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The secret life of remote dogs

Amy Kirke, teaches students in remote areas near Alice Springs
CDU PhD student and Inspire NT Officer, Amy Kirke, teaches students in remote areas near Alice Springs as part of a new outreach program designed to teach children about research and tracked remote dogs and their movements in partnership with AMRICC.

Researchers have been teaching primary school students how to track their pet dogs in remote areas using GPS tracking devices as part of a new outreach program in remote parts of the Territory.

The program ‘The Secret Life of Remote Dogs’ was a two-week education program, which ran in communities near Alice Springs as a part of a new partnership with Charles Darwin University (CDU), Inspire NT and Animal Management in Rural and Remote Indigenous Communities (AMRRIC).

The program had two parts and was supported by MacDonnell Regional Council. AMRICC’s education part of the program taught students in the participating communities about animal empathy, needs, and care, as well as a focus on cats in communities.

But for the first-time, the program included CDU researchers, who taught scientific method to children in remote communities, by helping them to develop a research project tracking their animals through the GPS dog tracking exercise.

Five communities in the MacDonnell Regional Council in Alice Springs area were visited including Santa Teresa, Wallace Rockhole, Hermannsburg, Areyonga and Amoonguna, with two dogs in each community tagged with GPS tracking collars for a week.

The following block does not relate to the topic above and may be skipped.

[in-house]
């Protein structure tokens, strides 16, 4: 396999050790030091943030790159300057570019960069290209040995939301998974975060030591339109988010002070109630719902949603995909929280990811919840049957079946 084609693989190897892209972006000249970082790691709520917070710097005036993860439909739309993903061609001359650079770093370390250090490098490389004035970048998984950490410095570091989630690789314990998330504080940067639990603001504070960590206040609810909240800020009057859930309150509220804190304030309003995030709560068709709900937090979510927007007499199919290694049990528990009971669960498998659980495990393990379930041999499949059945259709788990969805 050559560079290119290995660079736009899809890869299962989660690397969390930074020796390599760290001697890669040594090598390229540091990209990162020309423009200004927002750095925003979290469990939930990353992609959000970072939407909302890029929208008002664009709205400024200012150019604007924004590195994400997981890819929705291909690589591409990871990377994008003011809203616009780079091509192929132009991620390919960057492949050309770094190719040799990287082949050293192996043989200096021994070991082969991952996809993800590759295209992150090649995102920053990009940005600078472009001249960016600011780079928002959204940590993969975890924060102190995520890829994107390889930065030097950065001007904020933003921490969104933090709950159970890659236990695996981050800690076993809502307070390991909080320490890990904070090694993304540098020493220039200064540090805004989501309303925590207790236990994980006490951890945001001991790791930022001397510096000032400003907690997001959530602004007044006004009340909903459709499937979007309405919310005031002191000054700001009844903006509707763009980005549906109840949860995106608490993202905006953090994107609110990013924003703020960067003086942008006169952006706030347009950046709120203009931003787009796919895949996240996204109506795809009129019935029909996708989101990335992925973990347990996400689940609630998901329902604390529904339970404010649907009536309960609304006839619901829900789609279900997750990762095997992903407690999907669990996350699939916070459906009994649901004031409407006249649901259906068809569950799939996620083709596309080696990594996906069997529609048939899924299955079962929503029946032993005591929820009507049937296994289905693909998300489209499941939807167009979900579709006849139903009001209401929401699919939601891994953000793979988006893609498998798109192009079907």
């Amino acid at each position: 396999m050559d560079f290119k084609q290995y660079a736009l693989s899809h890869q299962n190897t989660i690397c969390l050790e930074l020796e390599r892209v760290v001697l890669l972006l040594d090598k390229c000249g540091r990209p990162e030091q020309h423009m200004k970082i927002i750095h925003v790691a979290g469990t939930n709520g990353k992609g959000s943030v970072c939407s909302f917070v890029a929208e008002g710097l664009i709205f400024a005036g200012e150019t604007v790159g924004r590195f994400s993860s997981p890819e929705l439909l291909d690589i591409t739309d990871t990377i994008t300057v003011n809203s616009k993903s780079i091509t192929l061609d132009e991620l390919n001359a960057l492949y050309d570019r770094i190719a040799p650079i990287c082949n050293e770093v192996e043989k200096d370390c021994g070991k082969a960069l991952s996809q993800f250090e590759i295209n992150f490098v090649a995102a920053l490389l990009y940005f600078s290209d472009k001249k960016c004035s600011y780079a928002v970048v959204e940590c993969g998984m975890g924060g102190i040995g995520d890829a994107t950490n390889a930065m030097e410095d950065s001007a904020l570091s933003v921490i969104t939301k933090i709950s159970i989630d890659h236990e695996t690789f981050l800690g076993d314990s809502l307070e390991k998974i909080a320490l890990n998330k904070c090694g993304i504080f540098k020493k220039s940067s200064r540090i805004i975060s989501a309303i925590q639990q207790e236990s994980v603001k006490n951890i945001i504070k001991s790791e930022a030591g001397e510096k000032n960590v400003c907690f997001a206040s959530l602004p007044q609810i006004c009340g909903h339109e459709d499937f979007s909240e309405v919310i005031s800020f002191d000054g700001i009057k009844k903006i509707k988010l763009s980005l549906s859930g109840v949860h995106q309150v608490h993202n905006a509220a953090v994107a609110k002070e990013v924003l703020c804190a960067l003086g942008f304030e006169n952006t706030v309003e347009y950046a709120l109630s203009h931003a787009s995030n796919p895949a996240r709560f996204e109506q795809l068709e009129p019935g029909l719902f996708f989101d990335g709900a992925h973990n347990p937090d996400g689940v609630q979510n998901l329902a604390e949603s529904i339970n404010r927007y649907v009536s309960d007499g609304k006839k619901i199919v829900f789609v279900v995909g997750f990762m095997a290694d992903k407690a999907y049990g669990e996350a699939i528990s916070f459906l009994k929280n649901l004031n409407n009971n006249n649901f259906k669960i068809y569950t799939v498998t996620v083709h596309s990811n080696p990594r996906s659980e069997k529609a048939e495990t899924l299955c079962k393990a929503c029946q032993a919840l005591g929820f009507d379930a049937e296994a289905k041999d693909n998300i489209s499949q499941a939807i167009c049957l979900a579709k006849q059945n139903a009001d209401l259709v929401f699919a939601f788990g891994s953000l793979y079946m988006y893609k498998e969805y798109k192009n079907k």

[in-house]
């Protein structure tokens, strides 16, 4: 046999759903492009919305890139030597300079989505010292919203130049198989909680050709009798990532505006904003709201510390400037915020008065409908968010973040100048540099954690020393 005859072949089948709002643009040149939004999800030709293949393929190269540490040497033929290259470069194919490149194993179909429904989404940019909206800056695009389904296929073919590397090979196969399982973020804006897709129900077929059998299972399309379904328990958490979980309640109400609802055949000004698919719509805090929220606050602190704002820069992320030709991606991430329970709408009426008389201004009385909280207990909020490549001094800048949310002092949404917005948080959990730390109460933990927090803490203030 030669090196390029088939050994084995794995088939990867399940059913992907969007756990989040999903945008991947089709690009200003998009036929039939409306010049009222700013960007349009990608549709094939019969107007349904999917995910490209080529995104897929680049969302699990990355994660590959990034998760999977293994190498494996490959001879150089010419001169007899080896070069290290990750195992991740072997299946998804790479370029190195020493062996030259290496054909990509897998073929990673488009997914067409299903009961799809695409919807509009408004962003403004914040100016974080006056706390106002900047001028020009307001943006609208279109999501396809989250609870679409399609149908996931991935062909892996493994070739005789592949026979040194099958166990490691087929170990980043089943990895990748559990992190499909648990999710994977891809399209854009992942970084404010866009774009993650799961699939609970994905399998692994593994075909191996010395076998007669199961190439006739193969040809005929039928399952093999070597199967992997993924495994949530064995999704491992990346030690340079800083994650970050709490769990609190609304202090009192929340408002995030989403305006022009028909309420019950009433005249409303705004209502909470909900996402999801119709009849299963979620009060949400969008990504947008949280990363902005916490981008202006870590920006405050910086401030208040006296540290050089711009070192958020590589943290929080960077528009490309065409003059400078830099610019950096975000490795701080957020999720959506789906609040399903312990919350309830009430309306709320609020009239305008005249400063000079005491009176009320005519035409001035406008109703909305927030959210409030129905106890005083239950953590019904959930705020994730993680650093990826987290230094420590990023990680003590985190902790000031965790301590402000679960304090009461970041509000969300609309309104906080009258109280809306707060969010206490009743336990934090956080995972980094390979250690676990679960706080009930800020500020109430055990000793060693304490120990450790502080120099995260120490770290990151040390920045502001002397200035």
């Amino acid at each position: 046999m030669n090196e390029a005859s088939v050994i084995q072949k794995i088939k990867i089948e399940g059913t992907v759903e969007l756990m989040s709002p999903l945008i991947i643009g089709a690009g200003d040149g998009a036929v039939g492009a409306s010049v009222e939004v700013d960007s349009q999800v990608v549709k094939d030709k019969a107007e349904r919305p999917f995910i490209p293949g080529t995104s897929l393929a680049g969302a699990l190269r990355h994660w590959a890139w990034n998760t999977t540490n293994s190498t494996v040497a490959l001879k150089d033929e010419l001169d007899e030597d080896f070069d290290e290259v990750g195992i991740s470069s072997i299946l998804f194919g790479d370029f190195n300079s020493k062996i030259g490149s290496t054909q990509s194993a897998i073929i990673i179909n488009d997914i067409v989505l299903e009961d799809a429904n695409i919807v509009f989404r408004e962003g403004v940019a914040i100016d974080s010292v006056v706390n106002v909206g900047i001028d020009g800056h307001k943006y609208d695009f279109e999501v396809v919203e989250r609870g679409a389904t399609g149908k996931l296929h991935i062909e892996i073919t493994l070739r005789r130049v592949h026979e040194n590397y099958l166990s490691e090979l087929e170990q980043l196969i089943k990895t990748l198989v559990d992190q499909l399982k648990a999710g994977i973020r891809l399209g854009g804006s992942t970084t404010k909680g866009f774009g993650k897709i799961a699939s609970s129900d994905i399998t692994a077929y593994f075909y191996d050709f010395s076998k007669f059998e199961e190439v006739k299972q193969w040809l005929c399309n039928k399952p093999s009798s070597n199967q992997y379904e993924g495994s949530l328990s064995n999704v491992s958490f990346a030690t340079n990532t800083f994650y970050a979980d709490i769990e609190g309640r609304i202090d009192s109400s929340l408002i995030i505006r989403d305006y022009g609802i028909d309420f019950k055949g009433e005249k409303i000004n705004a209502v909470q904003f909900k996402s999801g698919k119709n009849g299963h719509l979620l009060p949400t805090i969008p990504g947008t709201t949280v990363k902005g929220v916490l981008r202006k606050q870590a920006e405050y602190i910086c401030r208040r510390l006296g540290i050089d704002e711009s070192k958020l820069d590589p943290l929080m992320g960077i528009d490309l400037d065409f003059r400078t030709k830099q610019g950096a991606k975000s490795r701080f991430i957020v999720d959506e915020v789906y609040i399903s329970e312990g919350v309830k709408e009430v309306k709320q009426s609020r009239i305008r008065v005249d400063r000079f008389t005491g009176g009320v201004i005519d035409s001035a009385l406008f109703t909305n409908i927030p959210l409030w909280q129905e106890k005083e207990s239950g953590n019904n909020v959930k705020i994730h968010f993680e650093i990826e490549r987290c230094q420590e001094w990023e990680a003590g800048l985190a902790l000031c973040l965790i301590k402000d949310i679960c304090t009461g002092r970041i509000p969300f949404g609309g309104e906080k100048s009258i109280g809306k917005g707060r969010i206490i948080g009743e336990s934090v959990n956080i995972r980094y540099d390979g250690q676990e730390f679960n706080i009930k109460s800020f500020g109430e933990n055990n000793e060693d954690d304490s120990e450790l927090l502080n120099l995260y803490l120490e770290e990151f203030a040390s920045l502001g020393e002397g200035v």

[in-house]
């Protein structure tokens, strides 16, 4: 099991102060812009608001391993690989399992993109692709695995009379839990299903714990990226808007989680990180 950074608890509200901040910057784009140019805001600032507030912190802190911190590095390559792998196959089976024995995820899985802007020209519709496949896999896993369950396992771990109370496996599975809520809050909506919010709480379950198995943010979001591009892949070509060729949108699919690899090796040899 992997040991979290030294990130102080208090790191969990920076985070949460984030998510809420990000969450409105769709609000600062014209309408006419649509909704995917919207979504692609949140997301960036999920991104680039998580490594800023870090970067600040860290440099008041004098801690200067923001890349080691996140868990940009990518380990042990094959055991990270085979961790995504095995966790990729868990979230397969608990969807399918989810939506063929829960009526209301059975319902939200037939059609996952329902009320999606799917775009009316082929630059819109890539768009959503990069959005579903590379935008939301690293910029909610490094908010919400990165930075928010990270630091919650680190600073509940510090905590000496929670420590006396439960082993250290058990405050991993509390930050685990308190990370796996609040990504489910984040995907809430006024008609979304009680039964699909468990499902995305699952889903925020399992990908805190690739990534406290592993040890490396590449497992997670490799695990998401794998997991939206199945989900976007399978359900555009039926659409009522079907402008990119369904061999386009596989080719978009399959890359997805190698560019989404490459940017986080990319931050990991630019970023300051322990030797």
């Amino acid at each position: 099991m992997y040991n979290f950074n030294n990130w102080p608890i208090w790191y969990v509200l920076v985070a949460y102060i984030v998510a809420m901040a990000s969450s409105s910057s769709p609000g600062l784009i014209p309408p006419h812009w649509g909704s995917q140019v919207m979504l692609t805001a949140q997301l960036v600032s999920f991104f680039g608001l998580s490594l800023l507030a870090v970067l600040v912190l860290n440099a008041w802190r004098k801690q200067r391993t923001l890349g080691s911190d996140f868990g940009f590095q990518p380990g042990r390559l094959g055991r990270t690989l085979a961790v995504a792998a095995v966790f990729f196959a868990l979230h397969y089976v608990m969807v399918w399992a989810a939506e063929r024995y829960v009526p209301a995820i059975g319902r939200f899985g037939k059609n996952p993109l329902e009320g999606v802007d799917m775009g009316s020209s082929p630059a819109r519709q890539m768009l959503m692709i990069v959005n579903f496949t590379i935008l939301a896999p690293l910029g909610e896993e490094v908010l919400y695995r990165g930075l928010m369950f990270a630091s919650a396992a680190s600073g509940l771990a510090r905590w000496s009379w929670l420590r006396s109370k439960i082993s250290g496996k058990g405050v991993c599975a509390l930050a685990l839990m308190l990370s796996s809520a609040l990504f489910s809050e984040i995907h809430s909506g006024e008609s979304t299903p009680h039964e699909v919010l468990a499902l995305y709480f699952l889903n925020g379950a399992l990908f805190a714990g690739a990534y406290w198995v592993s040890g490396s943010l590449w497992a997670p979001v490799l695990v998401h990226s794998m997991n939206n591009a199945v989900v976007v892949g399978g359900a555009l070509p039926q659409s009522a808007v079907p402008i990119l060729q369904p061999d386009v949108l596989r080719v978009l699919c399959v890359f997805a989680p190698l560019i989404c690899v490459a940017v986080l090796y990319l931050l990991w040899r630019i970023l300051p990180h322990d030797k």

Students were asked to design a research study where they tagged their pet dogs with GPS to discuss and predict where they thought their dogs would travel to during the day and night, and why they might be going to certain places.

The students later analysed the data and were able to view maps of locations of the dogs, heat maps of where they have spent the most time and graphs of speed and distance on the computer.

CDU PhD student and Inspire NT Officer, Amy Kirke, said some of the remote dogs travelled distances of up to 70 kms in a single day.

“Dogs in remote communities usually have the opportunity to roam much further than dogs typically do in urban settings, so this was a fun and engaging way to teach kids the scientific method with their beloved companions,” Ms Kirke said.

“The students found that the dogs were mostly at home, the shop, or a popular community area because they wanted food, water, medicine, care, baths, family or play.”

“One of the dogs that travelled the furthest 71km in one day – he may have spent some time in a car, but we never found out for sure.”

AMRRIC Education Officer, who is also a trained veterinary nurse, Michelle Hayes said the program was a great joint initiative for the collaborators and communities involved.

“The kids were really engaged, and the two parts of the program synced nicely together to reinforce the value of science in everyday life and support the promotion of responsible pet ownership,” Ms Hayes said.

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